chosen are good without actually losing a lot of tasks if there's a mistake. I think this
is a good feature to keep for other people who are thinking of turning on preemption.
* There actually is a way to set a default preemption timeout as in Joydeep's comment - you
can set defaultMinSharePreemptionTimeout in the XML file. The code for this is in PoolManager.
* The default settings of preemptionEnabled=true and no timeouts are to make preemption easy
to configure gradually. We expect that most people will start out not wanting preemption,
because it creates an extra worry of "have we set it too low". Then as people start running
pools with "production" jobs (with min share set), they may want to enable preemption just
for these jobs. They would be able to do that by just adding a preemptionTimeout entry to
those pools in the config, and it would be active without needing to restart the JobTracker.
Then if they see non-production jobs suffering, they could enable the fairSharePreemptionTimeout,
again without requiring a cluster restart. The only reason to also provide a preemptionEnabled
setting in the jobconf is for the testing purpose I mentioned above, where an organization
switching over to preemption in production can figure out first whether it will kill too many
tasks. Overall, my goal with all the fair scheduler config is to make it as easy as possible
to use "out of the box". You don't need to define pools in advance, you don't need to define
min shares or weights in advance, you don't need to decide when to use preemption in advance,
etc, and the only setting you need in mapred-site.xml is the one that sets Hadoop to use the
fair scheduler. Then as you decide you want the more advanced features, you enable them gradually.
I actually think there are strong advantages to this over your proposal of having preemptionEnabled=false
and having non-infinite default timeouts so again I'd like more motivation before making such
a large code change. The other factor is that Facebook has been using the current version
of the preemption code and found the current features useful.

I'll take a look at your other comments later this week. Regarding the code reuse in preemptTasks,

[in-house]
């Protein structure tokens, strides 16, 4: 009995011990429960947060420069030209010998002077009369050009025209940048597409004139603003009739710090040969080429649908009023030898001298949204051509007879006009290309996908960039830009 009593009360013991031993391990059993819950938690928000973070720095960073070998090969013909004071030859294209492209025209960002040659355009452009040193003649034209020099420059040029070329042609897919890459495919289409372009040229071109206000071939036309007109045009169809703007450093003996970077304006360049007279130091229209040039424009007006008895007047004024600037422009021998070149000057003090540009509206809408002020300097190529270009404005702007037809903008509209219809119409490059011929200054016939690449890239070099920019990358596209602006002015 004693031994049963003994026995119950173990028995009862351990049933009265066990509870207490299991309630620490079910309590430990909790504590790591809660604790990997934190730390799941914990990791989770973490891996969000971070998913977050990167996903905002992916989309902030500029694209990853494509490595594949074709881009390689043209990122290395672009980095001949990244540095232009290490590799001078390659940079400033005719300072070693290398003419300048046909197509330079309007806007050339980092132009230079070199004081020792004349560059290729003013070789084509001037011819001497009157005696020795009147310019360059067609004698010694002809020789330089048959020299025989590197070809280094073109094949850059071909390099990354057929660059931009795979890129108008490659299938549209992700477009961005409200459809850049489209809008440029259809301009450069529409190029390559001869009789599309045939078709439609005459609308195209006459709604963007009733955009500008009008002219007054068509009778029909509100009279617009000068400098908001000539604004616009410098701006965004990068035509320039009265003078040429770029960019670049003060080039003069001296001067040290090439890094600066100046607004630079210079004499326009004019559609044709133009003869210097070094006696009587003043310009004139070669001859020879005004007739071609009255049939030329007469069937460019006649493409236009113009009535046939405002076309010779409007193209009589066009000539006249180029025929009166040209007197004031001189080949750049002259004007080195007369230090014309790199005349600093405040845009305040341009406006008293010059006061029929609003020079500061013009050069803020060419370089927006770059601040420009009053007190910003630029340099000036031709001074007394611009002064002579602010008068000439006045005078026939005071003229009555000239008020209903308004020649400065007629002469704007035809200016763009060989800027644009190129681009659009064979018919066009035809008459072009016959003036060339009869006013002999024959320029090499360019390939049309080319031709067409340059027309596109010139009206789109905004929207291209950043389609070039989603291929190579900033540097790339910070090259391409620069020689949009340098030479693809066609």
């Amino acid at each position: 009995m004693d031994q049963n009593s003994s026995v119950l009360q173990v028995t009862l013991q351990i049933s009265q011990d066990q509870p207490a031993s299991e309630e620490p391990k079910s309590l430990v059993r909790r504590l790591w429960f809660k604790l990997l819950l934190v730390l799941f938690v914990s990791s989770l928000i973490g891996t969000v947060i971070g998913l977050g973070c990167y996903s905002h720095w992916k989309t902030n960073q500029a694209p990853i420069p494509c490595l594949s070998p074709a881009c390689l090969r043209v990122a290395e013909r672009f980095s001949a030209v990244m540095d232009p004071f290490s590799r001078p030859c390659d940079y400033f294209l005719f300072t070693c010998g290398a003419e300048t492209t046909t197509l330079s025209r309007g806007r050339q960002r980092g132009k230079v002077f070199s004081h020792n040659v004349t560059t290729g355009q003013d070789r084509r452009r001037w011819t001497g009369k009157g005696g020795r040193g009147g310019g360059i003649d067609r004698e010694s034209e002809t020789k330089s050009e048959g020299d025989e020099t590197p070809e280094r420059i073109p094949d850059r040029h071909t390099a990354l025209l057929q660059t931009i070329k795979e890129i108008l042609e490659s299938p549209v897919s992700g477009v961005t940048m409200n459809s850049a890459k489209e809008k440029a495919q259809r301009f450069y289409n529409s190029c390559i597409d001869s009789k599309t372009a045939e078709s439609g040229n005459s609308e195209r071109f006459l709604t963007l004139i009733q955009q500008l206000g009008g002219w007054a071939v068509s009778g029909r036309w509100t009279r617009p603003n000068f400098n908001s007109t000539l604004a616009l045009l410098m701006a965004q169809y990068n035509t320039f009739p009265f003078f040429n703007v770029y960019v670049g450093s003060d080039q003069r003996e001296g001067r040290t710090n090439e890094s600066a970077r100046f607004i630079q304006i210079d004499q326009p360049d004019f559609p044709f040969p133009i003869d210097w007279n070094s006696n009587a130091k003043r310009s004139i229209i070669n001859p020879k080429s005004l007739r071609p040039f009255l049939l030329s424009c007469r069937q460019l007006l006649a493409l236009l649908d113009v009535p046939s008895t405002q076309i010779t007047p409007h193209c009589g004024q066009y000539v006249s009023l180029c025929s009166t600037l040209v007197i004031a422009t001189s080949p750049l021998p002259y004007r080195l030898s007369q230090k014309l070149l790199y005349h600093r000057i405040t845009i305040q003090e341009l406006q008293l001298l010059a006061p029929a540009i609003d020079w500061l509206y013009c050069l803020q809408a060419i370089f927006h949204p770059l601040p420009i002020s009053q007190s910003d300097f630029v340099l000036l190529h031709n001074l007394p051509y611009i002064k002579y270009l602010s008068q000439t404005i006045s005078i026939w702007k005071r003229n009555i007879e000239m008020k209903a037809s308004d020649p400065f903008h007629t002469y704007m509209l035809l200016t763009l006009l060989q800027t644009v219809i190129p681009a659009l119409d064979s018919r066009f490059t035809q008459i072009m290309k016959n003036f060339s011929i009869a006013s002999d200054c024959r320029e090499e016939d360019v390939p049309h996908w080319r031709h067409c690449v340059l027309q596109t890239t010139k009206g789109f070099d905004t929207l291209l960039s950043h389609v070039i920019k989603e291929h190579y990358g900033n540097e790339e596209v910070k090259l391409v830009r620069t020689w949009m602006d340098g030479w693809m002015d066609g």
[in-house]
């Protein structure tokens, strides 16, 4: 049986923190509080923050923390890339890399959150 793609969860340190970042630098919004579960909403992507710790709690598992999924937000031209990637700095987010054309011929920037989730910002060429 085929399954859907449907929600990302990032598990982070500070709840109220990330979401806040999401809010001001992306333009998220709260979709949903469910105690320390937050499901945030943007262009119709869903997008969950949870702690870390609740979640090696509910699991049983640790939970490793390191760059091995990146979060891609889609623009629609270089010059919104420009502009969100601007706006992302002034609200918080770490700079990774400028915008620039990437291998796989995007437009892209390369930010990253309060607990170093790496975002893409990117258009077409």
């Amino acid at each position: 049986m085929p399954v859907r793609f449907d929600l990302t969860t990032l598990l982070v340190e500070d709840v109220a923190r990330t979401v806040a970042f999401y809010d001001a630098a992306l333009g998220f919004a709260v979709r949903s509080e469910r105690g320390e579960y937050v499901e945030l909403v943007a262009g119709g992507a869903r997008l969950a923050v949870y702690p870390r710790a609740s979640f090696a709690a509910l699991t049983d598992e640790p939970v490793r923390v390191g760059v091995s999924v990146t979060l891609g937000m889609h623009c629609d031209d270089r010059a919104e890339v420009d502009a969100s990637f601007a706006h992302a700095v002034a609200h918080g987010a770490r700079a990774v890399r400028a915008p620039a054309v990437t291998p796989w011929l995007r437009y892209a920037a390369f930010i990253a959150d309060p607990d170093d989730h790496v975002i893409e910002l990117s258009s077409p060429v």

it is indeed based on the one in the capacity scheduler, but I'd like to make refactoring
that a separate issue from this JIRA. The right thing might be to have some of that functionality
in TaskScheduler.
  
> Add preemption to the fair scheduler
> ------------------------------------
>
>                 Key: HADOOP-4665
>                 URL: https://issues.apache.org/jira/browse/HADOOP-4665
>             Project: Hadoop Core
>          Issue Type: New Feature
>          Components: contrib/fair-share
>            Reporter: Matei Zaharia
>            Assignee: Matei Zaharia
>             Fix For: 0.21.0
>
>         Attachments: fs-preemption-v0.patch, hadoop-4665-v1.patch, hadoop-4665-v1b.patch,
hadoop-4665-v2.patch, hadoop-4665-v3.patch, hadoop-4665-v4.patch
>
>
> Task preemption is necessary in a multi-user Hadoop cluster for two reasons: users might
submit long-running tasks by mistake (e.g. an infinite loop in a map program), or tasks may
be long due to having to process large amounts of data. The Fair Scheduler (HADOOP-3746) has
a concept of guaranteed capacity for certain queues, as well as a goal of providing good performance
for interactive jobs on average through fair sharing. Therefore, it will support preempting
under two conditions:
> 1) A job isn't getting its _guaranteed_ share of the cluster for at least T1 seconds.
> 2) A job is getting significantly less than its _fair_ share for T2 seconds (e.g. less
than half its share).
> T1 will be chosen smaller than T2 (and will be configurable per queue) to meet guarantees
quickly. T2 is meant as a last resort in case non-critical jobs in queues with no guaranteed
capacity are being starved.
> When deciding which tasks to kill to make room for the job, we will use the following
heuristics:
> - Look for tasks to kill only in jobs that have more than their fair share, ordering
these by deficit (most overscheduled jobs first).
> - For maps: kill tasks that have run for the least amount of time (limiting wasted time).
> - For reduces: similar to maps, but give extra preference for reduces in the copy phase
where there is not much map output per task (at Facebook, we have observed this to be the
main time we need preemption - when a job has a long map phase and its reducers are mostly
sitting idle and filling up slots).

-- 
This message is automatically generated by JIRA.
-
You can reply to this email to add a comment to the issue online.


Mime
View raw message